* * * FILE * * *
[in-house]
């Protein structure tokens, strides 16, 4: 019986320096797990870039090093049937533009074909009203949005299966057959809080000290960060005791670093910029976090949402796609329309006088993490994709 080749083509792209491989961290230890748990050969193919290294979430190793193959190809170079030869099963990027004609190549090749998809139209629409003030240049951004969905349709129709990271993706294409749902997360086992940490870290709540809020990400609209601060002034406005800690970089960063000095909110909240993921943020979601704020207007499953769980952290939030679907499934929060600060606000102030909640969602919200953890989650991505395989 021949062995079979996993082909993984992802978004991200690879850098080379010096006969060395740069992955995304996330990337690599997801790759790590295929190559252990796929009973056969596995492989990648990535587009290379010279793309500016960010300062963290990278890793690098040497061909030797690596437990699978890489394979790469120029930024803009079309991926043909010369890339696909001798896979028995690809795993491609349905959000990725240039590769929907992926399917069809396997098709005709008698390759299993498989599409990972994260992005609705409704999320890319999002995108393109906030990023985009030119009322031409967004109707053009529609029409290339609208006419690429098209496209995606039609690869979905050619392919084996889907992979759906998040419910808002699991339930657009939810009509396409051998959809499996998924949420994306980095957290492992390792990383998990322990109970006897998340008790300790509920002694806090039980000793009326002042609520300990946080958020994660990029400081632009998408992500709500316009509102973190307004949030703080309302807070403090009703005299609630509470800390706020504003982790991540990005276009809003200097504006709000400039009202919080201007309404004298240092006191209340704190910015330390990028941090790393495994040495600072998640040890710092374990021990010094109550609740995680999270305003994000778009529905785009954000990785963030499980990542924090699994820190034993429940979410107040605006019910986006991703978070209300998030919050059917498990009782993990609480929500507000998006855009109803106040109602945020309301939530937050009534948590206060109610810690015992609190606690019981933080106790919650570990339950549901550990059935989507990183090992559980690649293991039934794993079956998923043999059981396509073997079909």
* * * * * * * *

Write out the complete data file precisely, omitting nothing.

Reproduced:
[in-house]
């Protein structure tokens, strides 16, 4: 019986320096797990870039090093049937533009074909009203949005299966057959809080000290960060005791670093910029976090949402796609329309006088993490994709 080749083509792209491989961290230890748990050969193919290294979430190793193959190809170079030869099963990027004609190549090749998809139209629409003030240049951004969905349709129709990271993706294409749902997360086992940490870290709540809020990400609209601060002034406005800690970089960063000095909110909240993921943020979601704020207007499953769980952290939030679907499934929060600060606000102030909640969602919200953890989650991505395989 021949062995079979996993082909993984992802978004991200690879850098080379010096006969060395740069992955995304996330990337690599997801790759790590295929190559252990796929009973056969596995492989990648990535587009290379010279793309500016960010300062963290990278890793690098040497061909030797690596437990699978890489394979790469120029930024803009079309991926043909010369890339696909001798896979028995690809795993491609349905959000990725240039590769929907992926399917069809396997098709005709008698390759299993498989599409990972994260992005609705409704999320890319999002995108393109906030990023985009030119009322031409967004109707053009529609029409290339609208006419690429098209496209995606039609690869979905050619392919084996889907992979759906998040419910808002699991339930657009939810009509396409051998959809499996998924949420994306980095957290492992390792990383998990322990109970006897998340008790300790509920002694806090039980000793009326002042609520300990946080958020994660990029400081632009998408992500709500316009509102973190307004949030703080309302807070403090009703005299609630509470800390706020504003982790991540990005276009809003200097504006709000400039009202919080201007309404004298240092006191209340704190910015330390990028941090790393495994040495600072998640040890710092374990021990010094109550609740995680999270305003994000778009529905785009954000990785963030499980990542924090699994820190034993429940979410107040605006019910986006991703978070209300998030919050059917498990009782993990609480929500507000998006855009109803106040109602945020309301939530937050009534948590206060109610810690015992609190606690019981933080106790919650570990339950549901550990059935989507990183090992559980690649293991039934794993079956998923043999059981396509073997079909």